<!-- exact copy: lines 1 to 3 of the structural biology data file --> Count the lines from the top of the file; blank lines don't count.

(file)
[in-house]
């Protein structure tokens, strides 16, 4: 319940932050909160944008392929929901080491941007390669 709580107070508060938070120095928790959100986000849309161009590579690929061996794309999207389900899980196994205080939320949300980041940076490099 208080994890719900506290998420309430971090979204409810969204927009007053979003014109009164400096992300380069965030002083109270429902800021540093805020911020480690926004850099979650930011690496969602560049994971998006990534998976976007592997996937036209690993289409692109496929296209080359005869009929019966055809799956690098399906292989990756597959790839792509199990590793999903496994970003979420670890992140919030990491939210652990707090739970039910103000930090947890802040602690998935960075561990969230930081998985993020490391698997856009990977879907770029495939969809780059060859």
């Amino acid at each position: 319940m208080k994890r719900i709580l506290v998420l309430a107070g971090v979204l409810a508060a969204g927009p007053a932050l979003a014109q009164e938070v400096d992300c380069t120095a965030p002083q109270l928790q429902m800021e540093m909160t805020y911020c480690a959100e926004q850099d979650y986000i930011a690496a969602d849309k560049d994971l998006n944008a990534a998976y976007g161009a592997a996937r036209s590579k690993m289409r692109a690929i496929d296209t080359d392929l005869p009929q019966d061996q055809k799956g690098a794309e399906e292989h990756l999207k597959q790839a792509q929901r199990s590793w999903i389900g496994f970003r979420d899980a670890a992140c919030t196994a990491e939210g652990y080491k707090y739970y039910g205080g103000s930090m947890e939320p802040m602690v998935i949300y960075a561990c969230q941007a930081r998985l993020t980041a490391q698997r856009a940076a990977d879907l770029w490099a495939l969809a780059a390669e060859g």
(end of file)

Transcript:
[in-house]
């Protein structure tokens, strides 16, 4: 319940932050909160944008392929929901080491941007390669 709580107070508060938070120095928790959100986000849309161009590579690929061996794309999207389900899980196994205080939320949300980041940076490099 208080994890719900506290998420309430971090979204409810969204927009007053979003014109009164400096992300380069965030002083109270429902800021540093805020911020480690926004850099979650930011690496969602560049994971998006990534998976976007592997996937036209690993289409692109496929296209080359005869009929019966055809799956690098399906292989990756597959790839792509199990590793999903496994970003979420670890992140919030990491939210652990707090739970039910103000930090947890802040602690998935960075561990969230930081998985993020490391698997856009990977879907770029495939969809780059060859």
């Amino acid at each position: 319940m208080k994890r719900i709580l506290v998420l309430a107070g971090v979204l409810a508060a969204g927009p007053a932050l979003a014109q009164e938070v400096d992300c380069t120095a965030p002083q109270l928790q429902m800021e540093m909160t805020y911020c480690a959100e926004q850099d979650y986000i930011a690496a969602d849309k560049d994971l998006n944008a990534a998976y976007g161009a592997a996937r036209s590579k690993m289409r692109a690929i496929d296209t080359d392929l005869p009929q019966d061996q055809k799956g690098a794309e399906e292989h990756l999207k597959q790839a792509q929901r199990s590793w999903i389900g496994f970003r979420d899980a670890a992140c919030t196994a990491e939210g652990y080491k707090y739970y039910g205080g103000s930090m947890e939320p802040m602690v998935i949300y960075a561990c969230q941007a930081r998985l993020t980041a490391q698997r856009a940076a990977d879907l770029w490099a495939l969809a780059a390669e060859g």